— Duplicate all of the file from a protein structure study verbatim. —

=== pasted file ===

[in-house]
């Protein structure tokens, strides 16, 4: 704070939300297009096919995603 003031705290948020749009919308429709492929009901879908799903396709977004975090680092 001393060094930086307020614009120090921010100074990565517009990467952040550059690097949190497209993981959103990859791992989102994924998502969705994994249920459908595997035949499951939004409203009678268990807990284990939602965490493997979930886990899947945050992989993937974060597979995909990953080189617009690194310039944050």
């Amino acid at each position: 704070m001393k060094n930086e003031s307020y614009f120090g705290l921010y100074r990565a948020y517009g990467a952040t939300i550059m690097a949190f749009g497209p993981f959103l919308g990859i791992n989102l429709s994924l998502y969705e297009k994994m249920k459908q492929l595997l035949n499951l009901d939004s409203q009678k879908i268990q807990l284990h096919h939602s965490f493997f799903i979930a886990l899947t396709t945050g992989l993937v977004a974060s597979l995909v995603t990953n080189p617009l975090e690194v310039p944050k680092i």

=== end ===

[in-house]
């Protein structure tokens, strides 16, 4: 704070939300297009096919995603 003031705290948020749009919308429709492929009901879908799903396709977004975090680092 001393060094930086307020614009120090921010100074990565517009990467952040550059690097949190497209993981959103990859791992989102994924998502969705994994249920459908595997035949499951939004409203009678268990807990284990939602965490493997979930886990899947945050992989993937974060597979995909990953080189617009690194310039944050």
């Amino acid at each position: 704070m001393k060094n930086e003031s307020y614009f120090g705290l921010y100074r990565a948020y517009g990467a952040t939300i550059m690097a949190f749009g497209p993981f959103l919308g990859i791992n989102l429709s994924l998502y969705e297009k994994m249920k459908q492929l595997l035949n499951l009901d939004s409203q009678k879908i268990q807990l284990h096919h939602s965490f493997f799903i979930a886990l899947t396709t945050g992989l993937v977004a974060s597979l995909v995603t990953n080189p617009l975090e690194v310039p944050k680092i």